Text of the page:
FOLLOWUP: Comment time for new 79-unit Lam Bow Apartments proposal

(‘Preferred’ massing option, from project packet by SMR Architects)

As first reported here two weeks ago, the Seattle Housing Authority has a new plan for the Lam Bow Apartments at 6935/6955 Delridge Way SW. Instead of just replacing the building destroyed in a 2016 fire, they’re going to demolish the remaining building too, and build a new ~79-unit building – almost 30 more apartments than the two original buildings had. The project is going through Administrative Design Review, and the design packet is now online for your review and comment (see it here, 68 pages, PDF). This is the Early Design Guidance phase, so the packet shows massing (size/shape/placement on site) options and lists these project goals:

• Replace the 21 units lost in the October 2016 fire and increase the total number of units on the site.
• Create a mixed-income community with units serving residents at or below 30% of Area Median Income (AMI) and 60% of AMI.
• Increase the supply of affordable homes, especially larger apartments (2BD+) for families with children. Our target unit count and mix is:
1-Bedroom Units: 22
2-Bedroom Units: 42
3-Bedroom Units: 15
Total Units: 79

One note – today’s notice published by the city erroneously refers to it as a 50-unit project, which it was previously, but we’ve confirmed with SHA that was a error by the Department of Construction and Inspections. The notice explains how to comment in this stage of Design Review – deadline April 8th.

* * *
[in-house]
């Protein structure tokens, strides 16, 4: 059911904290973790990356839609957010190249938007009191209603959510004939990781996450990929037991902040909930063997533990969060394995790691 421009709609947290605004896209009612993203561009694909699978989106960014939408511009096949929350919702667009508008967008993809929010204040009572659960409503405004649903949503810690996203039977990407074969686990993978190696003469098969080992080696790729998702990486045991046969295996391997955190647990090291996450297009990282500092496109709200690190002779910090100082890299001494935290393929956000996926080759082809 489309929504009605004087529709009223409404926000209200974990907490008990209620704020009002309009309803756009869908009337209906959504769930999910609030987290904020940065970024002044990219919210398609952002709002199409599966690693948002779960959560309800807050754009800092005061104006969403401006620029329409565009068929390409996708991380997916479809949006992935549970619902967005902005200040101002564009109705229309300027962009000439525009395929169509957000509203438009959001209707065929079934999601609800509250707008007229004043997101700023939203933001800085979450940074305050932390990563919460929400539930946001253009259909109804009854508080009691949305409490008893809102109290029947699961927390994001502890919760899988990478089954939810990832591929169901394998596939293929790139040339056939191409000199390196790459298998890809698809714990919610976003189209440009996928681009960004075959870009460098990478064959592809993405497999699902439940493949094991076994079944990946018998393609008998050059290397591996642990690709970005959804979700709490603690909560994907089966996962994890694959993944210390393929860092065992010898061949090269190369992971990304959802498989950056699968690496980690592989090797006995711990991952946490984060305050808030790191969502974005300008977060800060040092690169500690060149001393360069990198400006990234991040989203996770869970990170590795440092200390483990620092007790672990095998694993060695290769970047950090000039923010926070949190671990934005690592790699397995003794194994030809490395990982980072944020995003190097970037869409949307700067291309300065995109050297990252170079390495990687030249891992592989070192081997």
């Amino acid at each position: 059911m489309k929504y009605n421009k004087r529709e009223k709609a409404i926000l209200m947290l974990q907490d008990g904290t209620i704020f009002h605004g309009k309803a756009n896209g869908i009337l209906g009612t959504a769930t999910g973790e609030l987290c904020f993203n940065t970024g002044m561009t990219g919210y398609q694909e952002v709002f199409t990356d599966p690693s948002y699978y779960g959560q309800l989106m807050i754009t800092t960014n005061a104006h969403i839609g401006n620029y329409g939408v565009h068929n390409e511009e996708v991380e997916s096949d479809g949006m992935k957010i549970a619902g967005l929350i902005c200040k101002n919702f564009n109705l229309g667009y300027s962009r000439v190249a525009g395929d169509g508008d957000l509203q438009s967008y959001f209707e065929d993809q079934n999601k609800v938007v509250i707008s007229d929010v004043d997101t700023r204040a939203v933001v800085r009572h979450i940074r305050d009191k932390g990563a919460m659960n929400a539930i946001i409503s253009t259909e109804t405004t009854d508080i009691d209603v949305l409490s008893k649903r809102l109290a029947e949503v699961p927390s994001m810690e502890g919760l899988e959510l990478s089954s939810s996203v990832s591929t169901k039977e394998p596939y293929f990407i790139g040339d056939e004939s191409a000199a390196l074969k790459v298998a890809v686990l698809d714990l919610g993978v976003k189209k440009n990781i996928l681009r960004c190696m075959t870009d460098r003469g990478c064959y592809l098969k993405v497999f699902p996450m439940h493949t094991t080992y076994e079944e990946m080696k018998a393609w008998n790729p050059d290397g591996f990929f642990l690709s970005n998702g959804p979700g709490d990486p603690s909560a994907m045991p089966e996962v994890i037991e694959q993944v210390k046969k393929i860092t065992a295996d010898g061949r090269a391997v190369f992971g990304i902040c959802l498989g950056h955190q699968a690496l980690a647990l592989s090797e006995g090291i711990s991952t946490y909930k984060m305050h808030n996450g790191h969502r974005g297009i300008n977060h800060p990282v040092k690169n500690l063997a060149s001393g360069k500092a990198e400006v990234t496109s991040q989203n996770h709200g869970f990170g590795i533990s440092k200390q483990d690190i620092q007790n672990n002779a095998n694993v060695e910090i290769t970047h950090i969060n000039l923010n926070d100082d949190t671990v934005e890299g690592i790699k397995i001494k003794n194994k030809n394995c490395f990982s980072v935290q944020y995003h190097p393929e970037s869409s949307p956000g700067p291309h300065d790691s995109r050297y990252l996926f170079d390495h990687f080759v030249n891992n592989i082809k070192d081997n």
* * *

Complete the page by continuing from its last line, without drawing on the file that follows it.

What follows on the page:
4 Replies to "FOLLOWUP: Comment time for new 79-unit Lam Bow Apartments proposal"

  • Also John March 25, 2019 (2:51 pm)

    Wow….. Is that a parking lot my eyes are seeing?  It’s like a Coelacanth;  alive…extinct…and now back again.

    • WSB March 25, 2019 (2:55 pm)

      As described in our first report, linked in the story, underground parking would add too much cost to the project, SHA says, so they are proposing surface parking instead.

      • Matt P March 25, 2019 (8:39 pm)

        Why not a multi level above ground garage?   Then they could add more units.  Seems like a waste of space otherwise.

      • John March 26, 2019 (9:33 am)

        SHA just confirms the often disputed reports of the high cost of providing car storage within a structure.  Here that cost results in something a private developer  could not afford to do.  And the results are less density, more hard surface (concrete) and less green.  Unfortunate legacy.

Sorry, comment time is over.